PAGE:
Neutrino trident production may offer powerful probe of new physics

September 15, 2014 by Lisa Zyga feature
Parameter space for the Z’ gauge boson. The light gray area is excluded at 95% C.L. by the CCFR measurement of the neutrino trident cross section. The dark gray region with the dotted contour is excluded by measurements of the SM Z boson decay to four leptons at the LHC. The purple region is the area favored by the muon g-2 discrepancy that has not yet been ruled out, but future high-energy neutrino experiments are expected to be highly sensitive to this low-mass region. Credit: Altmannshofer, et al. ©2014 American Physical Society

(Phys.org) —The standard model (SM) of particle physics has four types of force carrier particles: photons, W and Z bosons, and gluons. But recently there has been renewed interest in the question of whether there might exist a new force, which, if confirmed, would result in an extension of the SM. Theoretically, the new force would be carried by a new gauge boson called Z' or the "dark photon" because this "dark force" would be difficult to detect, as it would affect only neutrinos and unstable leptons.

"Much of the complexity and beauty of our physical world depends on only four forces," Wolfgang Altmannshofer, a researcher at the Perimeter Institute for Theoretical Physics in Waterloo, Ontario, told Phys.org. "It stands to reason that any additional new discovered will bring with it interesting and unexpected phenomena, although it might take some time to fully appreciate and understand its implications."

Now in a new study published in Physical Review Letters, Altmannshofer and his coauthors from the Perimeter Institute have shown that the parameter space where a new dark force would exist is significantly restricted by a rare process called neutrino trident production, which has only been experimentally observed twice.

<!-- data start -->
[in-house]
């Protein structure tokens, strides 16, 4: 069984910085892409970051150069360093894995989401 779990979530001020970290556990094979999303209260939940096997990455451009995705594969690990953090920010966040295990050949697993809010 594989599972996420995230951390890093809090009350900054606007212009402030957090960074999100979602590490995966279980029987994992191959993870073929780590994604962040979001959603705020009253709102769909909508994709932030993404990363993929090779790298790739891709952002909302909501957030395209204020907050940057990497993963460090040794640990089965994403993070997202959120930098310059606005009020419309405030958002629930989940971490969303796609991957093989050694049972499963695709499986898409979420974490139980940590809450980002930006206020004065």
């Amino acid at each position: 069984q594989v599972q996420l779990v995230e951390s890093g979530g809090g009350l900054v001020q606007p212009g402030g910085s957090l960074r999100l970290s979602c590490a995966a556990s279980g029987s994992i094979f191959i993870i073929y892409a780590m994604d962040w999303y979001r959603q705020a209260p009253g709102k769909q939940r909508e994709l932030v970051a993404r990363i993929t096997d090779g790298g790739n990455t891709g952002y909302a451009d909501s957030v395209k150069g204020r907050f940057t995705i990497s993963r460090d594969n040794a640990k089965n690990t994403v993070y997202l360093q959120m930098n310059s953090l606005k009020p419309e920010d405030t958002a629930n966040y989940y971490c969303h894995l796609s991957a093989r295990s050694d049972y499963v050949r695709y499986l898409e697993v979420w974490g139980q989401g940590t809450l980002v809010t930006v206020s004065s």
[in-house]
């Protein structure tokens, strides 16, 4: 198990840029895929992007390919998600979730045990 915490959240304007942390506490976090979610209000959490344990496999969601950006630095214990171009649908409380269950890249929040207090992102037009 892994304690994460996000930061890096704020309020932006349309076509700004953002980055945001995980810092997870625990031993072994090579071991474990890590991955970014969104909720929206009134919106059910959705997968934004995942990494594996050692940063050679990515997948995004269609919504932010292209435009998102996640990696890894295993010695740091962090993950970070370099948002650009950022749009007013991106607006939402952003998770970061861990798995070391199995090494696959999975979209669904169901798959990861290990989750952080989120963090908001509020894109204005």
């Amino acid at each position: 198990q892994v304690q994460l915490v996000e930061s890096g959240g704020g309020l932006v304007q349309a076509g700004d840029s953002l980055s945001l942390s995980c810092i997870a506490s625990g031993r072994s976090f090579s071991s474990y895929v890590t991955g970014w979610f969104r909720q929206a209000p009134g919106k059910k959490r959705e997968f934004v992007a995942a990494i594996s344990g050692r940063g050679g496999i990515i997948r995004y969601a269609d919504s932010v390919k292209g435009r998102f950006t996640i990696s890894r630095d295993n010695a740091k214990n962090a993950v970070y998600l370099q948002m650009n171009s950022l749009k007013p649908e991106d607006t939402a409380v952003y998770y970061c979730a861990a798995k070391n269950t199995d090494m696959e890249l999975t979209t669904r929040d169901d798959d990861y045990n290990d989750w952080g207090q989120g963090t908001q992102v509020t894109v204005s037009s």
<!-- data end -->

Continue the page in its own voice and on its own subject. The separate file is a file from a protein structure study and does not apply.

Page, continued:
In neutrino trident production, a pair of muons is produced from the scattering of a muon neutrino off a heavy atomic nucleus. If the new Z' boson exists, it would increase the rate of neutrino trident production by inducing additional particle interactions that would constructively interfere with the expected SM contribution.

The new force could also solve a long-standing discrepancy in the muon g-2 experiment compared to the SM prediction. By coupling to muons, the new force might solve this problem.

However, the two existing experimental results of neutrino trident production (performed by the CHARM-II collaboration and the CCFR collaboration) are both in good agreement with SM predictions, which places strong constraints on any possible contributions from a new force.

In the new paper, the physicists have analyzed the two experimental results and extended the support for ruling out a dark force, at least over a large portion of the parameter space relevant to solving the muon g-2 discrepancy (when the mass of the Z' boson is greater than about 400 MeV). The results not only constrain the dark force, but more generally any new force that couples to both muons and muon neutrinos.

"We showed that neutrino trident production is the most sensitive probe of a certain type of new force," Altmannshofer said. "Particle physics is driven by the desire to discover new building blocks of nature, and ultimately the principles that organize these building blocks. Our findings establish a new direction where new forces can be searched for, and highlight the planned neutrino facility at Fermilab (the Long-Baseline Neutrino Experiment [LBNE]) as a potentially powerful experiment where such forces can be searched for in the future."

Overall, the current results suggest that LBNE would have very favorable prospects for searching for the Z' boson in the relevant, though restricted, regions of parameter space.

Explore further: New results confirm standard neutrino theory

More information: Wolfgang Altmannshofer, et al. "Neutrino Trident Production: A Powerful Probe of New Physics with Neutrino Beams." PRL 113, 091801 (2014). DOI: 10.1103/PhysRevLett.113.091801

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15 comments

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markinsanfran
2.3 / 5 (3) Sep 15, 2014
The standard model (SM) of particle physics has four types of force carrier particles: photons, W and Z bosons, and gluons. This is incorrect. It is actually photons, W/Z bosons, gluons, and Higgs particles. Just so you know...
Aligo
Sep 15, 2014
This comment has been removed by a moderator.
Aligo
Sep 15, 2014
This comment has been removed by a moderator.
Aligo
Sep 15, 2014
This comment has been removed by a moderator.
Aligo
Sep 15, 2014
This comment has been removed by a moderator.
arom
1 / 5 (8) Sep 15, 2014